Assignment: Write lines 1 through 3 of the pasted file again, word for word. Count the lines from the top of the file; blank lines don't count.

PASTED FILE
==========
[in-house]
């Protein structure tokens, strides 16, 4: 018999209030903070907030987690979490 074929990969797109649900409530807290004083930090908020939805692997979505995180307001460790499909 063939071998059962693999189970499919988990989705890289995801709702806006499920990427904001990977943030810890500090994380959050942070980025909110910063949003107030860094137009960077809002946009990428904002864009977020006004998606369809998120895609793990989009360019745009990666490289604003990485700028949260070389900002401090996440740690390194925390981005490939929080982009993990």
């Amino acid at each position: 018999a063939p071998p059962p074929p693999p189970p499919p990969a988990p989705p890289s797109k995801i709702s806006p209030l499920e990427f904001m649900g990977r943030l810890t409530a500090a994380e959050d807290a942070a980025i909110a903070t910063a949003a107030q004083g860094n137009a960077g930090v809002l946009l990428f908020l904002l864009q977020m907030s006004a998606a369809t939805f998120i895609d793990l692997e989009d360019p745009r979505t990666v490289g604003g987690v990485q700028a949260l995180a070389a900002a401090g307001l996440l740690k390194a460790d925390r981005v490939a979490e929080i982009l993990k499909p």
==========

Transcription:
[in-house]
């Protein structure tokens, strides 16, 4: 018999209030903070907030987690979490 074929990969797109649900409530807290004083930090908020939805692997979505995180307001460790499909 063939071998059962693999189970499919988990989705890289995801709702806006499920990427904001990977943030810890500090994380959050942070980025909110910063949003107030860094137009960077809002946009990428904002864009977020006004998606369809998120895609793990989009360019745009990666490289604003990485700028949260070389900002401090996440740690390194925390981005490939929080982009993990």
């Amino acid at each position: 018999a063939p071998p059962p074929p693999p189970p499919p990969a988990p989705p890289s797109k995801i709702s806006p209030l499920e990427f904001m649900g990977r943030l810890t409530a500090a994380e959050d807290a942070a980025i909110a903070t910063a949003a107030q004083g860094n137009a960077g930090v809002l946009l990428f908020l904002l864009q977020m907030s006004a998606a369809t939805f998120i895609d793990l692997e989009d360019p745009r979505t990666v490289g604003g987690v990485q700028a949260l995180a070389a900002a401090g307001l996440l740690k390194a460790d925390r981005v490939a979490e929080i982009l993990k499909p």